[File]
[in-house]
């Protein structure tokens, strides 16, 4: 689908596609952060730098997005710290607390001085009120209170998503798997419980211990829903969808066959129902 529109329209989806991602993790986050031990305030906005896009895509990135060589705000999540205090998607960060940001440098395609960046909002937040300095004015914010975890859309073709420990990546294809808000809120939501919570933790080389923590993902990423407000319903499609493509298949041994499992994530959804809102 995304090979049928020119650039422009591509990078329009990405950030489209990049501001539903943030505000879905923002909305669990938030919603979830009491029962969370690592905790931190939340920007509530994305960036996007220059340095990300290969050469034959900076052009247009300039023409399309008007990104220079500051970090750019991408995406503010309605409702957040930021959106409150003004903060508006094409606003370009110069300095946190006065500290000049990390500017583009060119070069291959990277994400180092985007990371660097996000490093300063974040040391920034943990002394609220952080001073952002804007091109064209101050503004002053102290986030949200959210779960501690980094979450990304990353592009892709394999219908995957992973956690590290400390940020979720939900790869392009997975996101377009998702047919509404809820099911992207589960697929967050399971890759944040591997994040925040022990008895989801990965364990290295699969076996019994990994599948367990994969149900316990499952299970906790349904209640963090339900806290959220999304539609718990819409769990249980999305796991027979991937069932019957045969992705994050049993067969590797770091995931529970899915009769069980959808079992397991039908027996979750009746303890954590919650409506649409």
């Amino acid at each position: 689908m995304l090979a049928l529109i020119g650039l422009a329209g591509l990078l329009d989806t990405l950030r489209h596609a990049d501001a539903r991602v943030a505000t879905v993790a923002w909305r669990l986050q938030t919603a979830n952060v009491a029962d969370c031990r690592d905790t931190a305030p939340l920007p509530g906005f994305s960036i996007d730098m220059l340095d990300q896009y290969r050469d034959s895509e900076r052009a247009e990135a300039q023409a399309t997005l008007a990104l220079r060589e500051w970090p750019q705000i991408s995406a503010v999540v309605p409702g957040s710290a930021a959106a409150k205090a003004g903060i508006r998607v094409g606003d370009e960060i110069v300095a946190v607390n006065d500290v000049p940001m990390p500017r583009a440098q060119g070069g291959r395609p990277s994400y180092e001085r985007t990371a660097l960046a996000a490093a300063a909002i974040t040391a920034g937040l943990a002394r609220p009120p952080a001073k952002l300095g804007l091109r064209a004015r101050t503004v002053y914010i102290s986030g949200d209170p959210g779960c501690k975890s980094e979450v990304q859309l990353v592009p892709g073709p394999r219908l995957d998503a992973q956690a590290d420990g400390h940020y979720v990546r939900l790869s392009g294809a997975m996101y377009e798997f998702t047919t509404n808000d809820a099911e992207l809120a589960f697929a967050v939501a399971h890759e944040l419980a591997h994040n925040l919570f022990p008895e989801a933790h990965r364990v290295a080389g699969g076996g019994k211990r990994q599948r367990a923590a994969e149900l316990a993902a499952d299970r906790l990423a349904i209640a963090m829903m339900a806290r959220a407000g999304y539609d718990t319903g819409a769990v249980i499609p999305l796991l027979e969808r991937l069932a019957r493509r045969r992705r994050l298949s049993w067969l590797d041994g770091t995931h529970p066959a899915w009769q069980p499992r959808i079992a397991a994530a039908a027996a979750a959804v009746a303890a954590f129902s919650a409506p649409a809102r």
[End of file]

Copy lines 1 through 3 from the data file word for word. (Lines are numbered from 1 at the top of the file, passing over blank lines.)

[in-house]
């Protein structure tokens, strides 16, 4: 689908596609952060730098997005710290607390001085009120209170998503798997419980211990829903969808066959129902 529109329209989806991602993790986050031990305030906005896009895509990135060589705000999540205090998607960060940001440098395609960046909002937040300095004015914010975890859309073709420990990546294809808000809120939501919570933790080389923590993902990423407000319903499609493509298949041994499992994530959804809102 995304090979049928020119650039422009591509990078329009990405950030489209990049501001539903943030505000879905923002909305669990938030919603979830009491029962969370690592905790931190939340920007509530994305960036996007220059340095990300290969050469034959900076052009247009300039023409399309008007990104220079500051970090750019991408995406503010309605409702957040930021959106409150003004903060508006094409606003370009110069300095946190006065500290000049990390500017583009060119070069291959990277994400180092985007990371660097996000490093300063974040040391920034943990002394609220952080001073952002804007091109064209101050503004002053102290986030949200959210779960501690980094979450990304990353592009892709394999219908995957992973956690590290400390940020979720939900790869392009997975996101377009998702047919509404809820099911992207589960697929967050399971890759944040591997994040925040022990008895989801990965364990290295699969076996019994990994599948367990994969149900316990499952299970906790349904209640963090339900806290959220999304539609718990819409769990249980999305796991027979991937069932019957045969992705994050049993067969590797770091995931529970899915009769069980959808079992397991039908027996979750009746303890954590919650409506649409």
């Amino acid at each position: 689908m995304l090979a049928l529109i020119g650039l422009a329209g591509l990078l329009d989806t990405l950030r489209h596609a990049d501001a539903r991602v943030a505000t879905v993790a923002w909305r669990l986050q938030t919603a979830n952060v009491a029962d969370c031990r690592d905790t931190a305030p939340l920007p509530g906005f994305s960036i996007d730098m220059l340095d990300q896009y290969r050469d034959s895509e900076r052009a247009e990135a300039q023409a399309t997005l008007a990104l220079r060589e500051w970090p750019q705000i991408s995406a503010v999540v309605p409702g957040s710290a930021a959106a409150k205090a003004g903060i508006r998607v094409g606003d370009e960060i110069v300095a946190v607390n006065d500290v000049p940001m990390p500017r583009a440098q060119g070069g291959r395609p990277s994400y180092e001085r985007t990371a660097l960046a996000a490093a300063a909002i974040t040391a920034g937040l943990a002394r609220p009120p952080a001073k952002l300095g804007l091109r064209a004015r101050t503004v002053y914010i102290s986030g949200d209170p959210g779960c501690k975890s980094e979450v990304q859309l990353v592009p892709g073709p394999r219908l995957d998503a992973q956690a590290d420990g400390h940020y979720v990546r939900l790869s392009g294809a997975m996101y377009e798997f998702t047919t509404n808000d809820a099911e992207l809120a589960f697929a967050v939501a399971h890759e944040l419980a591997h994040n925040l919570f022990p008895e989801a933790h990965r364990v290295a080389g699969g076996g019994k211990r990994q599948r367990a923590a994969e149900l316990a993902a499952d299970r906790l990423a349904i209640a963090m829903m339900a806290r959220a407000g999304y539609d718990t319903g819409a769990v249980i499609p999305l796991l027979e969808r991937l069932a019957r493509r045969r992705r994050l298949s049993w067969l590797d041994g770091t995931h529970p066959a899915w009769q069980p499992r959808i079992a397991a994530a039908a027996a979750a959804v009746a303890a954590f129902s919650a409506p649409a809102r």